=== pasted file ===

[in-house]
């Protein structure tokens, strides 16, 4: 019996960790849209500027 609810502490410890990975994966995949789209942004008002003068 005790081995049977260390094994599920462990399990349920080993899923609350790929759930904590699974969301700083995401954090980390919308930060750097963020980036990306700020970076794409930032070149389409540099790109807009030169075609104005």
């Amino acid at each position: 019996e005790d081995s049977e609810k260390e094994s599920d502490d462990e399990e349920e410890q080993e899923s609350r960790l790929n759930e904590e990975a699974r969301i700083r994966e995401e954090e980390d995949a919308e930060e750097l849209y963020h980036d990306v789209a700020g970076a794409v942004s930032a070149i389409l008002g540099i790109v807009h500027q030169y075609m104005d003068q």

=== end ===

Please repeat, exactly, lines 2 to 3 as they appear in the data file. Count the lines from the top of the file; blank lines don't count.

């Protein structure tokens, strides 16, 4: 019996960790849209500027 609810502490410890990975994966995949789209942004008002003068 005790081995049977260390094994599920462990399990349920080993899923609350790929759930904590699974969301700083995401954090980390919308930060750097963020980036990306700020970076794409930032070149389409540099790109807009030169075609104005």
């Amino acid at each position: 019996e005790d081995s049977e609810k260390e094994s599920d502490d462990e399990e349920e410890q080993e899923s609350r960790l790929n759930e904590e990975a699974r969301i700083r994966e995401e954090e980390d995949a919308e930060e750097l849209y963020h980036d990306v789209a700020g970076a794409v942004s930032a070149i389409l008002g540099i790109v807009h500027q030169y075609m104005d003068q």